Dwane DeWeese presented his plan to the Pratt school board involving securing more funds for schools in Pratt.
Dwane DeWeese of Pratt spoke to USD 382 BOE members during the open agenda portion of their August 20 meeting. He came to discuss a large project he is working on to try to secure more funding for the schools in the area.
While attending a forum for the county commissioner candidates at the college, DeWeese said he heard one of the candidates state that Pratt County had taken in $2.8 million with the Ninnescah Wind Farm.
“I thought ‘hmmm, that could be money for our schools,’” DeWeese said. “I’m asking for $150,000 for each of the three schools from the Ninnescah wind farm money, so working with our superintendent and the college, we’ve looked into how the money could be used in our districts and at the college.”
After having the opportunity to tour a wind farm in Barber County, DeWeese said he became inspired by how windmills work and how much they generate as far as power and money go.
“I want to present a packet from the three schools saying what you want to spend the money for, and verify and put together how it’s going to be used,” DeWeese said.
Setting the deadline on the packet for September 4, DeWeese said he is asking for the district superintendents and the president of Pratt Community College to join him over the next few months in presenting to the county commissioners how the money would be spent.
DeWeese said he is going to be ‘in this for the long haul’ as he sees a tremendous need for the schools to receive more funding.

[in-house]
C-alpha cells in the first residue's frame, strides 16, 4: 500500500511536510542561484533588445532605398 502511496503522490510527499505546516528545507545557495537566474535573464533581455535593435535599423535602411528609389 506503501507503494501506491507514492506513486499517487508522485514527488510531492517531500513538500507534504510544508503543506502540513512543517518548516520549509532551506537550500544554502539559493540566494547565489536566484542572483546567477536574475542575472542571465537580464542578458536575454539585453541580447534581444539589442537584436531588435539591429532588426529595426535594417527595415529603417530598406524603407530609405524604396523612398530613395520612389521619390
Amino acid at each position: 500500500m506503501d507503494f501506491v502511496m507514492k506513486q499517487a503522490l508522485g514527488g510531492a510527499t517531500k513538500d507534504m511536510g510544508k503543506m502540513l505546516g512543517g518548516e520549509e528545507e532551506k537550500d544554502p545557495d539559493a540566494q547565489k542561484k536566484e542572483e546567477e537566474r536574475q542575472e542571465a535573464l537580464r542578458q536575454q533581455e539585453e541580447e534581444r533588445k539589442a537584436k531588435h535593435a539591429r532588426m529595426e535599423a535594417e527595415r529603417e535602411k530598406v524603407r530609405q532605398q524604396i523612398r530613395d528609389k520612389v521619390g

Pratt USD 382 superintendent Suzan Patton, said she plans to speak with the superintendent of the Spearville school district to see how they have managed receiving wind farm money as well as seeking out other districts who have taken similar plans of action.
DeWeese’s proposal comes at a time when funding for schools around the state of Kansas currently hangs in the balance awaiting the results of the November election.
“I’m always going to advocate for public education so those of you on the board know that I’m always going to look for legislative support and right now because we have some moderate legislators who lost their seats, it is very grim,” Patton said. “I know that there are several organizations in the state that are trained to determine what the next move is and essentially what it’s going to look like should we end up with a legislature and a governor who does not support public education.”
Patton said the state could find itself back in the same situation it was in several years ago as far as funding goes depending on the results of the election.
“I think from my standpoint, we just okayed a budget, and that budget could look very different next year because we don’t have funding. So, there are several issues on the plate and one of them will be if changing the constitution eventually gets on the ballot,” Patton said. “There are a lot of ways to spend taxes, and I don’t know that people will understand what that will mean if we don’t have checks and balances. If we lose that, we’ll be at the mercy of a legislature who determines that.”
In other business, four Pratt USD 382 faculty and staff members went to Chicago, IL at the end of June to attend the ISTE (International Society for Technology in Education) conference. These four conference attendees each gave brief presentations to the school board over the information and ideas learned while at the conference.
Molly Swank, technology director, said that with approximately 18,000 attendees, the conference was a good place to pick up new ideas and see how other professionals are using technology around the world.
“We had the chance to-- not just go and listen--but to interact with people who basically do what we do every day with technology, so that was fun,” Swank said. “AJ, [Anthony Brown] most of the time, spent his sessions looking at Chromebook ideas, Heather [Teasley] focused on iPads, Summer [Younie] did Canvas, Apple—she took in all the vendors, so we would know what products are out there—and I went to a lot of sessions on special development.”
Swank said that in the last two weeks, 1,205 devices have been deployed to Pratt students: Macbook Airs at the high school, Chromebooks at the middle school, and iPads and Macbooks at Southwest.